Sure, with inbound you need to be creating content, but don’t just send blog posts into the void and then move on to the next one. You might have a piece of content that is great, but isn’t performing. You might have a piece of content that is terrible, but is still getting lots of irrelevant traffic. The key to implementing inbound marketing well is to continuously analyse and optimise your strategy. Revisit old content, tweak it where necessary, and have the flexibility to adjust your strategy when needed. The results of your previous content experiments are vital for your content creation in the future, and you can use them to develop future campaigns.
Try inbound marketing without any specialist tools
Inbound is about writing content and then analysing it, right? So you can do it with a Word document or two and Google Analytics? Wrong.
There is a reason that specific inbound marketing tools exist, and it’s to make sure that you’re planning, executing and measuring your campaigns efficiently. Thousands of companies use HubSpot for this reason - not only did the company develop the inbound marketing methodology (so they know it the best), but their platform also allows for in-depth tracking and analysis of the customer journey, your content’s success, and the impact that your marketing efforts have on your business’ bottom line.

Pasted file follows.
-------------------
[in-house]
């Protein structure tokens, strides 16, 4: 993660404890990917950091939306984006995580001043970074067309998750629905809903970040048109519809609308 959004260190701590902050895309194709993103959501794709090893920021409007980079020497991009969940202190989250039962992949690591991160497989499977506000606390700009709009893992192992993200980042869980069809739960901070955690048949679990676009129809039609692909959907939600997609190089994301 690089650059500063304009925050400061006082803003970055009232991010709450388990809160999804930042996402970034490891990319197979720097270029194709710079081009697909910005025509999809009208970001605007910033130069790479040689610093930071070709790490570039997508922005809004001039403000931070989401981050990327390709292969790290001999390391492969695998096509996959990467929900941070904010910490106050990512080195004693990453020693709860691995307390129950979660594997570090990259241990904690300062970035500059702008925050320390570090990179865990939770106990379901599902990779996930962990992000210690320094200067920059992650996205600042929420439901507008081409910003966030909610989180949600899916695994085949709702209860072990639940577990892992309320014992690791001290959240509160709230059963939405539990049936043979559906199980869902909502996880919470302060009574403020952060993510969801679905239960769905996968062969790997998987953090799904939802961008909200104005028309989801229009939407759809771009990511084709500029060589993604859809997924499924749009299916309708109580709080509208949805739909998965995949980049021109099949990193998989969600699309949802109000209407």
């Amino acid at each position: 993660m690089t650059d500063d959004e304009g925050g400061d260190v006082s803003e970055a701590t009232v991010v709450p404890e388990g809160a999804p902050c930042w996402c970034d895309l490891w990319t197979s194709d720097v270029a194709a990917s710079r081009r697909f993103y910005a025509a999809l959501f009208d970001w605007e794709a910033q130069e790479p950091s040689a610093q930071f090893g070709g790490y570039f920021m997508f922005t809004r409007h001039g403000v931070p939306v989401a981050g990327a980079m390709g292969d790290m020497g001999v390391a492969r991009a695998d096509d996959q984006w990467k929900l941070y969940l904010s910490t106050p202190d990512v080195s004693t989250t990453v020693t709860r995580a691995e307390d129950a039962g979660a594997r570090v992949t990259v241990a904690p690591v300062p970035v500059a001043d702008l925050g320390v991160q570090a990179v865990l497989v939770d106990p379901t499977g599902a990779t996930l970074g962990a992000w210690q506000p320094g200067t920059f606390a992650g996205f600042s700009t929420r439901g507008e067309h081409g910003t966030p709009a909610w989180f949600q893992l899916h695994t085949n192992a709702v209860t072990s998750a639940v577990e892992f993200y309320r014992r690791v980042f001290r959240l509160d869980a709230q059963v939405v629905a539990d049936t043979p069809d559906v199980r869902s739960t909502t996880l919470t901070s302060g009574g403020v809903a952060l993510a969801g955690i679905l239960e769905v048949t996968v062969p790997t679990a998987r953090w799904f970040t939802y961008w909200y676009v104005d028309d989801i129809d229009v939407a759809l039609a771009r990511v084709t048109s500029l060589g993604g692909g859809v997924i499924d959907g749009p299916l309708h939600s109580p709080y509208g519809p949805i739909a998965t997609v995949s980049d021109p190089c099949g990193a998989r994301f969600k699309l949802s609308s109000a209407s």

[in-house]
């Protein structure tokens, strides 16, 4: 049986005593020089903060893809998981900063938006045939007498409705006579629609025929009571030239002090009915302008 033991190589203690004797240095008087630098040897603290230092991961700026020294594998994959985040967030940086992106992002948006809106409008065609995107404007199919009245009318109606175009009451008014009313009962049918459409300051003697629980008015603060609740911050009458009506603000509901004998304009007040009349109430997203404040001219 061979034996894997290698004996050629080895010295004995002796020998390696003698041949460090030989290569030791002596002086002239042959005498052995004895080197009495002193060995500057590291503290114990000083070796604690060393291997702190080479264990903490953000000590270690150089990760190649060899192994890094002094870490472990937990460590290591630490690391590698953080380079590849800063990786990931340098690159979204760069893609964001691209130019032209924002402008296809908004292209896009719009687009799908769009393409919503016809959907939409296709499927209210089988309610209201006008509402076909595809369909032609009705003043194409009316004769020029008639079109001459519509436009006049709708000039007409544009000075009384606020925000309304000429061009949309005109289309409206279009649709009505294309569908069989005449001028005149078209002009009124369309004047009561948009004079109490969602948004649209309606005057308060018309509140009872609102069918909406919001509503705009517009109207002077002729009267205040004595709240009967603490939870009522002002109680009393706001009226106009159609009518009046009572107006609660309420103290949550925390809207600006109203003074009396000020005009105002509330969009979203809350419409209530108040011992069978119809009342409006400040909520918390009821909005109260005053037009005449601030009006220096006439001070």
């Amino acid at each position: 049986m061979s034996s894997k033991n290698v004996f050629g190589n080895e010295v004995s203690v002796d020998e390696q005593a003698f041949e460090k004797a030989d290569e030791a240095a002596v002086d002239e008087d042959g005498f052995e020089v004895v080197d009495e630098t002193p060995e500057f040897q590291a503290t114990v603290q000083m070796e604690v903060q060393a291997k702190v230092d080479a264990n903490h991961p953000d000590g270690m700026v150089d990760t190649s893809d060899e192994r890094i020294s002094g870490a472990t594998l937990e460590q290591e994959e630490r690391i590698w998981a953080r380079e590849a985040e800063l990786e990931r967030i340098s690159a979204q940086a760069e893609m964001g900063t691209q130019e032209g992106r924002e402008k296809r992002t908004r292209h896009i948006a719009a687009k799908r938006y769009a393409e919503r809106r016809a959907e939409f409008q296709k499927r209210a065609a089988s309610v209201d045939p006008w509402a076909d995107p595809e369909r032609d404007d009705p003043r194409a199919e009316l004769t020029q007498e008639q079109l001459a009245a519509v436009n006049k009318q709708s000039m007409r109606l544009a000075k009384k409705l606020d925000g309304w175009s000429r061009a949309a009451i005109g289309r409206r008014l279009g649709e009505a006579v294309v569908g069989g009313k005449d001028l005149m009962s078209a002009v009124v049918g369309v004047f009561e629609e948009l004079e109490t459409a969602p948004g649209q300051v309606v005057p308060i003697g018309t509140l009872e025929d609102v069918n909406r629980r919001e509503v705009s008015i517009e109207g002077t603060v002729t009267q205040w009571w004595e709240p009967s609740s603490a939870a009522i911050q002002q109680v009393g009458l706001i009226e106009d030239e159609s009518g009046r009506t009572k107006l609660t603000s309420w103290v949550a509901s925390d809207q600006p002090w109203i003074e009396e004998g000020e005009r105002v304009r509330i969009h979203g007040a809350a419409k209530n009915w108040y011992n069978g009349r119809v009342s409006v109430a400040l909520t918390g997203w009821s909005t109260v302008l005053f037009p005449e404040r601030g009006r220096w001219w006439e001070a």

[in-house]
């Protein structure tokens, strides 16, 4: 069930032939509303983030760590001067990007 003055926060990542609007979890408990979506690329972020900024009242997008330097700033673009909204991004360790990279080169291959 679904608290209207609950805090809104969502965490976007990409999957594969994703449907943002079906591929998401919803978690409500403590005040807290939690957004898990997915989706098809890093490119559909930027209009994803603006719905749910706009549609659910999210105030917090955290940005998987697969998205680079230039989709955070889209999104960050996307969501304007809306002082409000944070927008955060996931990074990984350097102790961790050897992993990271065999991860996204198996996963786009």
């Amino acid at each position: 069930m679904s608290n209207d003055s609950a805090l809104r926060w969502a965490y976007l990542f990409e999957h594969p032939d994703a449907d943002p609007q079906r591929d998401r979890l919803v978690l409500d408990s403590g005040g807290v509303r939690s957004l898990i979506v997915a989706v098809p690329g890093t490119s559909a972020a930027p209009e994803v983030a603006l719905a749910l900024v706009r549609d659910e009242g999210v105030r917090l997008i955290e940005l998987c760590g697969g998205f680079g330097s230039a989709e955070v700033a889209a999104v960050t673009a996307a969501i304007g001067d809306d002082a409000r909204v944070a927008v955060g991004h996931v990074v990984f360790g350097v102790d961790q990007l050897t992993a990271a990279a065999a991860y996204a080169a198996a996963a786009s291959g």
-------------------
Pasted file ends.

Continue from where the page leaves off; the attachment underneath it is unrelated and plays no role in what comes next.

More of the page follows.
Realistically, you could probably pull off an inbound marketing campaign with the use of spreadsheets, multiple analytics and tracking tools, and a team of marketers. But why would you want to, when there are platforms that make it easy to manage your campaigns? Ultimately, investing into a specialist tool isn’t just a way to make your job easier, it’s a way to fully invest in the inbound methodology, and in your business’ future.
Did any of these points sound familiar? It’s very easy to mess up when it comes to inbound, and that’s the main reason that many companies don’t see the results they want. If you still have questions about how to successfully implement an inbound campaign, why not check out our total guide to inbound? We’ll take you through how to plan your strategy effectively, the KPIs that you’ll need to understand and track from the beginning, and how to optimise based on your results. Best of all, it’s completely free - just click the button and go!